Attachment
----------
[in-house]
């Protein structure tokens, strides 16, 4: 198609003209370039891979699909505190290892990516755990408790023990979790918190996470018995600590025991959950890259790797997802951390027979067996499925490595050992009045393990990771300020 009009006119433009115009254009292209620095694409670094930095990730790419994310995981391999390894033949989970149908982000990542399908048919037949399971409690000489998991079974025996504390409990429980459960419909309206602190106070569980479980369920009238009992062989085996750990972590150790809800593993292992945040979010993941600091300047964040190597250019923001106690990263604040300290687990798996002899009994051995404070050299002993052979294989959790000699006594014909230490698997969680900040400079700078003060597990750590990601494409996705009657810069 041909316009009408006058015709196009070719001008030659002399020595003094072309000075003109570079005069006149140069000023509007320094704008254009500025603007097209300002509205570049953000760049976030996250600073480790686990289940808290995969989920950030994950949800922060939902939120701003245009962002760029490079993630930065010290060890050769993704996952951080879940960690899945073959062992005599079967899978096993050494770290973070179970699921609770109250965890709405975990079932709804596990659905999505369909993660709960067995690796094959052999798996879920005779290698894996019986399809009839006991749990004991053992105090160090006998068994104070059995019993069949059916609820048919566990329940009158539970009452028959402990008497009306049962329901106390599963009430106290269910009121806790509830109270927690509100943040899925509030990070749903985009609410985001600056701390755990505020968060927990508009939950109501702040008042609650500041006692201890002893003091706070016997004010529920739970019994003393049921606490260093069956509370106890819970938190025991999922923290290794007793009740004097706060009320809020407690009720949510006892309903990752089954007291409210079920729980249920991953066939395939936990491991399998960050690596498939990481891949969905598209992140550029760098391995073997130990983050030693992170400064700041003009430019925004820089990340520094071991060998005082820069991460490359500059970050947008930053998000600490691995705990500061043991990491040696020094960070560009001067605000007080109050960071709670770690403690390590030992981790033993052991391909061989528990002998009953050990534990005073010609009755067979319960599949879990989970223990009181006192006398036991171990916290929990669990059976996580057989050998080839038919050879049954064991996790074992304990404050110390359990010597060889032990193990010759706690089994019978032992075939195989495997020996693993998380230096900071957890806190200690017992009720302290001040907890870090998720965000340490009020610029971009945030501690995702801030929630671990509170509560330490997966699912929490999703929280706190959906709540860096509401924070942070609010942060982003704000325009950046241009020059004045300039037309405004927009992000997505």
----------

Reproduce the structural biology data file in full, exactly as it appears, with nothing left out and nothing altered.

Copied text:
[in-house]
């Protein structure tokens, strides 16, 4: 198609003209370039891979699909505190290892990516755990408790023990979790918190996470018995600590025991959950890259790797997802951390027979067996499925490595050992009045393990990771300020 009009006119433009115009254009292209620095694409670094930095990730790419994310995981391999390894033949989970149908982000990542399908048919037949399971409690000489998991079974025996504390409990429980459960419909309206602190106070569980479980369920009238009992062989085996750990972590150790809800593993292992945040979010993941600091300047964040190597250019923001106690990263604040300290687990798996002899009994051995404070050299002993052979294989959790000699006594014909230490698997969680900040400079700078003060597990750590990601494409996705009657810069 041909316009009408006058015709196009070719001008030659002399020595003094072309000075003109570079005069006149140069000023509007320094704008254009500025603007097209300002509205570049953000760049976030996250600073480790686990289940808290995969989920950030994950949800922060939902939120701003245009962002760029490079993630930065010290060890050769993704996952951080879940960690899945073959062992005599079967899978096993050494770290973070179970699921609770109250965890709405975990079932709804596990659905999505369909993660709960067995690796094959052999798996879920005779290698894996019986399809009839006991749990004991053992105090160090006998068994104070059995019993069949059916609820048919566990329940009158539970009452028959402990008497009306049962329901106390599963009430106290269910009121806790509830109270927690509100943040899925509030990070749903985009609410985001600056701390755990505020968060927990508009939950109501702040008042609650500041006692201890002893003091706070016997004010529920739970019994003393049921606490260093069956509370106890819970938190025991999922923290290794007793009740004097706060009320809020407690009720949510006892309903990752089954007291409210079920729980249920991953066939395939936990491991399998960050690596498939990481891949969905598209992140550029760098391995073997130990983050030693992170400064700041003009430019925004820089990340520094071991060998005082820069991460490359500059970050947008930053998000600490691995705990500061043991990491040696020094960070560009001067605000007080109050960071709670770690403690390590030992981790033993052991391909061989528990002998009953050990534990005073010609009755067979319960599949879990989970223990009181006192006398036991171990916290929990669990059976996580057989050998080839038919050879049954064991996790074992304990404050110390359990010597060889032990193990010759706690089994019978032992075939195989495997020996693993998380230096900071957890806190200690017992009720302290001040907890870090998720965000340490009020610029971009945030501690995702801030929630671990509170509560330490997966699912929490999703929280706190959906709540860096509401924070942070609010942060982003704000325009950046241009020059004045300039037309405004927009992000997505």